Money isn't just pixel dust!
In an earlier post I described money as “pixel dust.” I was being cute—way too cute! Sometimes an analogy can hide much more than it reveals. Money is not created by Tinker Bell, though I did feel a bit smug upon realizing that the writers of the Zeitgeist film series repeated my observation that when you take out a bank loan you create that debt out of nothing.
Banks have the right to create money, but they need your help
The bank does not have the money it is lending you. Stop and think about that for a moment, because it is the answer to the question “how is money created?” As more and more people struggle to understand bitcoin, the fact that money is just a way of recording debt is starting to sink in. When I googled the question “how is money created?” I was surprised by the number of sites covering the question—the number of people who knew the answer. I found myself asking, as I often do, how could I not know this? Shouldn’t every ten-year-old know the answer to this question? Every time you take out a loan for a house or a car or an education, or buy a cheeseburger with a credit card, you create money--those pixels on a computer screen somewhere that are the reason you work and save and struggle.
The Federal Reserve gives banks the right to create money
In the USA the Treasury prints the money, but the amount of printed money is less than three percent of the total money supply in the system. Actually no-one really knows how much digital debt (i.e. money) there is floating around on the internet and in the intranet systems of all the banks and financial institutions in the world. We know, as I pointed out in my earlier post,
The rules for creating money
What is the US Federal Reserve?
The Federal Reserve is the moolah machine, the institution that creates money and runs the monetary system. It is the model for and has tentacles into just about every central bank in every country in the world. The cynical, conspiratorial answer to the question is that the Fed is a bunch of bankers, a cabal of the CEOs from the biggest banks and financial institutions in the world. According to the Zeitgeist movement, all the ways that we might imagine the world is being run--politics, religion, economics--are distractions, cover-ups, window dressing. The only real power is the monetary system which remains hidden behind the activities of governments, religions, and all movement of goods and services. If you ask why the USA is constantly at war with someone or something, the Zeitgeist answer is that nothing feeds the monetary system better, profiting and empowering those closest to the system, than warfare. Even conservatives acknowledge that money is the life-blood of the economic system, and nothing pumps more spending, borrowing and debt (i.e., money) into the system than a war.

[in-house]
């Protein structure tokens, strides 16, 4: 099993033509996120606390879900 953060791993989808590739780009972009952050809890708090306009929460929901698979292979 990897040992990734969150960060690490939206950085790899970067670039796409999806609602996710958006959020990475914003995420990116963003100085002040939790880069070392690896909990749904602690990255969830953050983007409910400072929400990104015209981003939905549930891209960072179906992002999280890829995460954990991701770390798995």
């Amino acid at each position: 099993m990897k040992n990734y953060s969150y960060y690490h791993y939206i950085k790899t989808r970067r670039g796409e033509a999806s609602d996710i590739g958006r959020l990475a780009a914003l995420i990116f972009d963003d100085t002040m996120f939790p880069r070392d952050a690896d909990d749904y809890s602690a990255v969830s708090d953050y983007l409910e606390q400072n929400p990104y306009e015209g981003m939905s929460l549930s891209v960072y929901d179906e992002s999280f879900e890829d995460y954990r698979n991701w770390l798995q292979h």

Who owns the Federal Reserve?
This may seem like a strange, dumb, childlike question, but as I have attempted to get a handle on how the system works, I understand perfectly how we end up at this question. The pervasive suspicion that the Fed is owned and run by self-serving financial titans is hard to dismiss. In her book Plutocrats, Chrystia Freeland notes a study on the incomes of Harvard University graduates showing a "split between bankers and everyone else, with financiers earning 195 percent more than their classmates." Harvard grads aspiring to become part of the 1% of the 1% have figured out that being connected to the monetary system is the way to do it. Certainly Jamie Dimon, a card-carrying member of the .1%, CEO of Morgan Chase, the largest bank in the USA, being a member of the board of the New York Federal Reserve has got to have the average wage-earner wondering "what the fuck! how is that possible?"
The official answer is that the Federal Reserve is “a blend of public and private characteristics.” Historically the network of "reserve banks" was created in 1910 at a meeting of private bankers on Jekyll Island (yes, it's a real place; I played golf there once in the 60s). The idea that the entire monetary system would be run by unsupervised private bankers was unacceptable to Democrats; consequently, it was eventually agreed that the Chair of the Federal Reserve and the seven members of the Board would be chosen by the President of the USA and ratified by Congress. They all inevitably have strong connections to the world of banking and finance. As you work your way through the layers of administration, through the lip service and platitudes, the Federal Reserve does seem to be more and more a system run by banks for banks—despite repeated claims that the objective of the system is “to promote the effective operation of the U.S. economy and, more generally, the public interest.”
There are three kinds of answer to the question "Who owns the Federal Reserve?"
The historical, conspiracy-inclined answer is that the Federal Reserve is owned by eight families:
The official answer is “The Federal Reserve System is not 'owned' by anyone. Although parts of the Federal Reserve System share some characteristics with private-sector entities, the Federal Reserve was established to serve the public interest.”
The third answer, on the other hand, is “The Fed is privately owned. Its shareholders are private banks.”
Whatever answer you accept, it seems clear that the much mocked concept of "trickle-down economics" is beside the point. We live, without much question, in a trickle-down monetary system.